New Monkey Species Identified From Its Unusual Penis And Scrotum

Mr. Cheng Li/Imaging Biodiversity/Tibet Forestry, via New Scientist

It looks like we may have a new monkey species under our scientific radar, thanks to its stand out genitals. The newly discovered animal, the white-cheeked macaque (Macaca leucogenys), was recently identified as a previously unknown species due its distinctive penis and scrotal coloration that distinguish it from other macaques residing in the same area.

The monkey lives in southeastern Tibet, a biodiversity hotspot located at the junction between the Eastern Himalaya and Indo-Burma region. Although this area is known to be rich in wildlife and to possess a broad range of ecosystems, such as subtropical forests and alpine meadows, it remains a poorly studied area, partly because of political volatility.

Prior to this study, four different species of macaque had been described in the area, but some scientists had questioned these classifications. This was primarily due to the fact that one particular species seemed to display great variety in various visible characteristics, such as tail length, facial skin color and facial hair patterns.

With the goal of finding out more about macaque diversity in this region, scientists set up camera trips to survey the local populations residing in southeastern Tibet and then combined this data with direct field observations. Over a two year period, the scientists collected a total of 738 photos of macaques, which clearly demonstrated the presence of a macaque with different characteristics to those already described in the area.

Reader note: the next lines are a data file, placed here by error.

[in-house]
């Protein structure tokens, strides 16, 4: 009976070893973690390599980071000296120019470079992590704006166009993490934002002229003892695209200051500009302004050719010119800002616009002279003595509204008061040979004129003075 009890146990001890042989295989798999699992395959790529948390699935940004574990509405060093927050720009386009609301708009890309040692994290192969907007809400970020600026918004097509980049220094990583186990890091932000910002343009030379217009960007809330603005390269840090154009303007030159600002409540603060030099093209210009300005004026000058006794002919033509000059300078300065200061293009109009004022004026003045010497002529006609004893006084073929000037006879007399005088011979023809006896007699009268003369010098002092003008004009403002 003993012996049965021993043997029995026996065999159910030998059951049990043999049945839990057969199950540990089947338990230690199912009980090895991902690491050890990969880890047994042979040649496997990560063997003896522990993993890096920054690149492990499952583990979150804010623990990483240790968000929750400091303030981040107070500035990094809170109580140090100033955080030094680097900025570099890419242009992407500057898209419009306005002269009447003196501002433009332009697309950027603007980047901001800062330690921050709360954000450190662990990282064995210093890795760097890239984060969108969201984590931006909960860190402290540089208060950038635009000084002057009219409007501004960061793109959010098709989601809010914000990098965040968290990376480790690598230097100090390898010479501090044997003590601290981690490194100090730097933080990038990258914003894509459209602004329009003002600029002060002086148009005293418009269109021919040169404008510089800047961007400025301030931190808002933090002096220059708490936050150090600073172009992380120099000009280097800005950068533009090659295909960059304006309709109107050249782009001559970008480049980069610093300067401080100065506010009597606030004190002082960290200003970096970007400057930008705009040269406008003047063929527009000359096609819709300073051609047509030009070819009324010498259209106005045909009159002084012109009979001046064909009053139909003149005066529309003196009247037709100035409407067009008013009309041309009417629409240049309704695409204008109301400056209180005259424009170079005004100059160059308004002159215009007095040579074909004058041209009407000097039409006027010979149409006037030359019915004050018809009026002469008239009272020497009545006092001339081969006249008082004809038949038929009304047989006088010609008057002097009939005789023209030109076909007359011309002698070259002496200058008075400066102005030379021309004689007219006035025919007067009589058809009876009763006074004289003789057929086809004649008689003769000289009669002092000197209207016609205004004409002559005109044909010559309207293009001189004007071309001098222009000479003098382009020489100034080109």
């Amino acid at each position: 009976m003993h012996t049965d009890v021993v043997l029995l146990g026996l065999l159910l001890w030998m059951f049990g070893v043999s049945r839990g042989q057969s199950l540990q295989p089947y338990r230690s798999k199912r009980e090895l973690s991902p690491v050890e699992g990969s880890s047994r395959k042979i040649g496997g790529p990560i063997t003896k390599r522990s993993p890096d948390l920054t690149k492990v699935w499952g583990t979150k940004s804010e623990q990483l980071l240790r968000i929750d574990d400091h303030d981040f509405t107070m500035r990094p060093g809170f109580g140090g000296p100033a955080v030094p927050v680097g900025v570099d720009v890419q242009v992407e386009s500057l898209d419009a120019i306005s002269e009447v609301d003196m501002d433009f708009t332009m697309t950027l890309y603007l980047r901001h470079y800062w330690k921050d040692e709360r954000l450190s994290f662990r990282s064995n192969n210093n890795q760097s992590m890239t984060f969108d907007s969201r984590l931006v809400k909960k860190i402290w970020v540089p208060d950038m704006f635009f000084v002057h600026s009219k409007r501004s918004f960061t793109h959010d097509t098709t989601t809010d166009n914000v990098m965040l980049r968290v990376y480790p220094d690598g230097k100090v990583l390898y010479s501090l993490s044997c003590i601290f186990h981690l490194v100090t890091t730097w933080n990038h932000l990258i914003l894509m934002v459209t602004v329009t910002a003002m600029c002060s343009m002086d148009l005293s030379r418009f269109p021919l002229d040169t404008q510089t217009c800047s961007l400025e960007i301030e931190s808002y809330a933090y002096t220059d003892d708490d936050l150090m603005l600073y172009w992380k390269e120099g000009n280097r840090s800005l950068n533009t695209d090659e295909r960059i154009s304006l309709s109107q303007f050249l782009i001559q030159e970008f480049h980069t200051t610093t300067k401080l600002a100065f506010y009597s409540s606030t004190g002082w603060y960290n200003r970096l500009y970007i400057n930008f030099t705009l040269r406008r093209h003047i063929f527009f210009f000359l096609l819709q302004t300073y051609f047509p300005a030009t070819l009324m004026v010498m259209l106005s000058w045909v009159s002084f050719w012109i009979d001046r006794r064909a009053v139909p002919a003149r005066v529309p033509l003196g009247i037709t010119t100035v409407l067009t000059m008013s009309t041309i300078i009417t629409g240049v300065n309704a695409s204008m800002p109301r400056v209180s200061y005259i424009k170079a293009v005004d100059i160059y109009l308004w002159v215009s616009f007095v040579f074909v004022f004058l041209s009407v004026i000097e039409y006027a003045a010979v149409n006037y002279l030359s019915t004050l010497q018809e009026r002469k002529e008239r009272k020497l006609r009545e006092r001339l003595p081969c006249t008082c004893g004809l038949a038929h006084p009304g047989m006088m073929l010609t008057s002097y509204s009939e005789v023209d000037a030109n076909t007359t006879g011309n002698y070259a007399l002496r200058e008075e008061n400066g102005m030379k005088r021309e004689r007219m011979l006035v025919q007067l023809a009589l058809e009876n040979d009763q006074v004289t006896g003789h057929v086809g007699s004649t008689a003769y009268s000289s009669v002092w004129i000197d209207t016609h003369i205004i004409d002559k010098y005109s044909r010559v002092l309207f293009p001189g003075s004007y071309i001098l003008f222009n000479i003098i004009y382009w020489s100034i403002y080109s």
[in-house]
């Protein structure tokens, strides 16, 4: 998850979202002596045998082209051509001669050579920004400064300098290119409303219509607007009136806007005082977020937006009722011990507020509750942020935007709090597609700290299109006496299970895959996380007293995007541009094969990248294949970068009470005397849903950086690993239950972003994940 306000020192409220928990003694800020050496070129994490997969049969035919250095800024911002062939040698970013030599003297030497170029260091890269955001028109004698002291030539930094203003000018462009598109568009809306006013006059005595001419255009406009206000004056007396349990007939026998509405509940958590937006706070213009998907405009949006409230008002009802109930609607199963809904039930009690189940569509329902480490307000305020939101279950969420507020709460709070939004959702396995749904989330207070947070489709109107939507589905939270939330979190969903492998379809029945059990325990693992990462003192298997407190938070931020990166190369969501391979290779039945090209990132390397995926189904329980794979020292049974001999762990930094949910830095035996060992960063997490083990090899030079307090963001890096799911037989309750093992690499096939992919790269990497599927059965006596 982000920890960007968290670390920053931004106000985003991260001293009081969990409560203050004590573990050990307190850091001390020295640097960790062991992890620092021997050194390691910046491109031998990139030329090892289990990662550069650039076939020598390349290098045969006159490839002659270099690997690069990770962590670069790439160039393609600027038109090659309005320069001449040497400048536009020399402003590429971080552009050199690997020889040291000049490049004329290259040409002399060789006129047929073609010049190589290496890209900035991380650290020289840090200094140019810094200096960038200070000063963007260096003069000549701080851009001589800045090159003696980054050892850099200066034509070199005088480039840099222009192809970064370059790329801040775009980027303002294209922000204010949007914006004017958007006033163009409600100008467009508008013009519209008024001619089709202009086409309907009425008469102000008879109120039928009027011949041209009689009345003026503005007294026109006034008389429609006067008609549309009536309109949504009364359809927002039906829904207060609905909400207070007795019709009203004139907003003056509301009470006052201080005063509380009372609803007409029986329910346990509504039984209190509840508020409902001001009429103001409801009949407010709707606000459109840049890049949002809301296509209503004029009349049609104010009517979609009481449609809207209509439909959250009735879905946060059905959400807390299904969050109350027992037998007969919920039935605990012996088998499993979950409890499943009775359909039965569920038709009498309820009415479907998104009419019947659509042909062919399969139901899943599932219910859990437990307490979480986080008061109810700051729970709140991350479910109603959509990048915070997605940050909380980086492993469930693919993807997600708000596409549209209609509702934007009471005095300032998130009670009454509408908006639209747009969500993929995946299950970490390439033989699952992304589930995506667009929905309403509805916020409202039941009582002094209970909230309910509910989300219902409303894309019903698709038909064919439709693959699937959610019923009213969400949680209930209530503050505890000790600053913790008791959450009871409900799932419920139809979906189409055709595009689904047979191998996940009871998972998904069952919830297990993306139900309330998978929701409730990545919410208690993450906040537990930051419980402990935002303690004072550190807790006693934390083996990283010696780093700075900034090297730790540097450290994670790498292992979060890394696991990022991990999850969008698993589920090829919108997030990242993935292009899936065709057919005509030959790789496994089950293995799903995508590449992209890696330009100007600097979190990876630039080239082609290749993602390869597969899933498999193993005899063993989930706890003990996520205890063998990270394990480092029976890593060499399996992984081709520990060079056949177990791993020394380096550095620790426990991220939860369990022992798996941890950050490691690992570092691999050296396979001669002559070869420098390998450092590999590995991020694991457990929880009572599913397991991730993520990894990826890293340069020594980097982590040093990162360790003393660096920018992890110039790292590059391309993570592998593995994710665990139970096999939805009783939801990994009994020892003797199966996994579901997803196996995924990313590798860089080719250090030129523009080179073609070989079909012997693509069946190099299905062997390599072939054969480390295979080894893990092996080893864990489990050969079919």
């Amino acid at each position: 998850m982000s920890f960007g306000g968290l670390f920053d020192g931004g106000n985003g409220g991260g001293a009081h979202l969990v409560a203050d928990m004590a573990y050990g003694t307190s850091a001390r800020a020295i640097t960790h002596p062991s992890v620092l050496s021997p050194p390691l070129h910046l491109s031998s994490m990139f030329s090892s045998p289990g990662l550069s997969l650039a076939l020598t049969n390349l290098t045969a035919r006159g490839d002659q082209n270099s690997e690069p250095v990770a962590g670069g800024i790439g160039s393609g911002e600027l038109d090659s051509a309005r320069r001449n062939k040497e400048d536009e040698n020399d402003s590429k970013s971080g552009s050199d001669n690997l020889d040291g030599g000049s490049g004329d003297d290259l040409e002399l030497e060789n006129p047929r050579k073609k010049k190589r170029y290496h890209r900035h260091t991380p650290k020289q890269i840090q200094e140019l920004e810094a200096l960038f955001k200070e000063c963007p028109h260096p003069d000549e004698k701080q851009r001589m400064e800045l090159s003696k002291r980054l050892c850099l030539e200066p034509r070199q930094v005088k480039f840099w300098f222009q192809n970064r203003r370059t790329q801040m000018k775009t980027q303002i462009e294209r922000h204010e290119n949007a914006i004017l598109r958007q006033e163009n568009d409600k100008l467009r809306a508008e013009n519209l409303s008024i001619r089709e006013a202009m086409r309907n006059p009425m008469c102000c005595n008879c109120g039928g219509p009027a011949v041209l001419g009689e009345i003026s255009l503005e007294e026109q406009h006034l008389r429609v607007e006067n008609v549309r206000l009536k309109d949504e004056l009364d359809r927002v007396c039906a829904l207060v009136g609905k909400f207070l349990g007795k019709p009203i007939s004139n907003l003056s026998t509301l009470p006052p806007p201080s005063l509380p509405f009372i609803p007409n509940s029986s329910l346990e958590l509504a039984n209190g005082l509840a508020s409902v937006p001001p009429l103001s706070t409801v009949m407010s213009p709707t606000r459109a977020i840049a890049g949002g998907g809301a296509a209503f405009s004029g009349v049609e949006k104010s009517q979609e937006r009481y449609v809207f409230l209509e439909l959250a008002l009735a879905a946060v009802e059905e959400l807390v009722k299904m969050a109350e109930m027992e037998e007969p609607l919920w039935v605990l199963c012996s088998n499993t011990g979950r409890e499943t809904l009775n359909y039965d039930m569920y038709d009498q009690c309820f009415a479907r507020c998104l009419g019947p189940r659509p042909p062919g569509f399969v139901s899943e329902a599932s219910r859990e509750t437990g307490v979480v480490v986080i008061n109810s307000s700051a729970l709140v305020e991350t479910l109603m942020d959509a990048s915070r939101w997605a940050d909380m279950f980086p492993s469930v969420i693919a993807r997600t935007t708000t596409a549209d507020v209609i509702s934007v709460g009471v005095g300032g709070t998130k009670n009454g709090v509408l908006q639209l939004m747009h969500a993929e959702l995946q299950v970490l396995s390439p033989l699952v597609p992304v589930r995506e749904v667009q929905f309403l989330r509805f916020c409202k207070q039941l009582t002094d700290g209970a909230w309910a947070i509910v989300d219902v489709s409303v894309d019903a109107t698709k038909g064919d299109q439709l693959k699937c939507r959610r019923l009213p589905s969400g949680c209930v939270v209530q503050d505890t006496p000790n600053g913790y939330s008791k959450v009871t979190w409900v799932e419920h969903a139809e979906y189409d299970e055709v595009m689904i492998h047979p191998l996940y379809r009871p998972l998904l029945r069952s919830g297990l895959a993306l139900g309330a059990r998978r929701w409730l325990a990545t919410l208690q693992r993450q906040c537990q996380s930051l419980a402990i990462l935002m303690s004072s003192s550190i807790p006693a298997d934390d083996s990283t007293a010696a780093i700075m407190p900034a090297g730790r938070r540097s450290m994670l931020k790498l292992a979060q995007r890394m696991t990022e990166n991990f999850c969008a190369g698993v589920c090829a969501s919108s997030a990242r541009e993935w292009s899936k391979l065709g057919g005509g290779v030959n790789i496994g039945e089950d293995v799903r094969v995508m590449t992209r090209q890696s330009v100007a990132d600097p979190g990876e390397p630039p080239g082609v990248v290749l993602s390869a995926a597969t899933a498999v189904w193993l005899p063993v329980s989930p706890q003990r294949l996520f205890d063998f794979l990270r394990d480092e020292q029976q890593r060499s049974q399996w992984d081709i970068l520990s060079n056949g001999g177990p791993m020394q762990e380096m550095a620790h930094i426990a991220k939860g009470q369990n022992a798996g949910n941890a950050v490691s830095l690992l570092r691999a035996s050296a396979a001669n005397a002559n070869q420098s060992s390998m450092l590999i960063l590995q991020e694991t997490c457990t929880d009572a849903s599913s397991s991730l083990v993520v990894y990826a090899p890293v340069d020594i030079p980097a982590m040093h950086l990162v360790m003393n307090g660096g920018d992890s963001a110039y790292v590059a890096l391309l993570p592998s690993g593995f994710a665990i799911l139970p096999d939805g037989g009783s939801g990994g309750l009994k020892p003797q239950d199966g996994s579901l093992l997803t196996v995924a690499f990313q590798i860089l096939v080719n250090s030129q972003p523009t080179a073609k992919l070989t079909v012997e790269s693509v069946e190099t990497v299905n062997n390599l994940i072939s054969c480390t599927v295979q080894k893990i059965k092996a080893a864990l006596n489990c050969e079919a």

For example, the distinctive species had a dark, hairy scrotum, unlike the other known species that possess white scrotums. Furthermore, the shape of the animal’s glans (the head of the penis) was also round, whilst the other macaques have arrow-shaped, or sagittate, glans’. Alongside their unique genitals, the white-cheeked macaque also had prominent white side- and chin-whiskers and a bushy neck, which further distinguished it from the other documented species. These findings have been published in the American Journal of Primatology and reported by New Scientist.

Although some scientists argue that a new species cannot be classified purely by photographs, the researchers decided not to obtain a voucher specimen, which is usually a cadaver, due to the ethical concerns surrounding killing wild primates. But if they could obtain some DNA samples, they would be able to back up their classification. Regardless, the researchers are hopeful that their discovery could be an indication that there are other previously unknown species waiting to be found in this area.

Unfortunately, even though we haven’t got to know this species yet, it is already threatened by man due to illegal hunting and habitat loss from the construction of hydropower stations. Since macaques raid crops in the area, the researchers report that half the local people interviewed would kill macaques to save their produce. The study therefore highlights the need for conservation and further biodiversity surveys in the area. 

 

 

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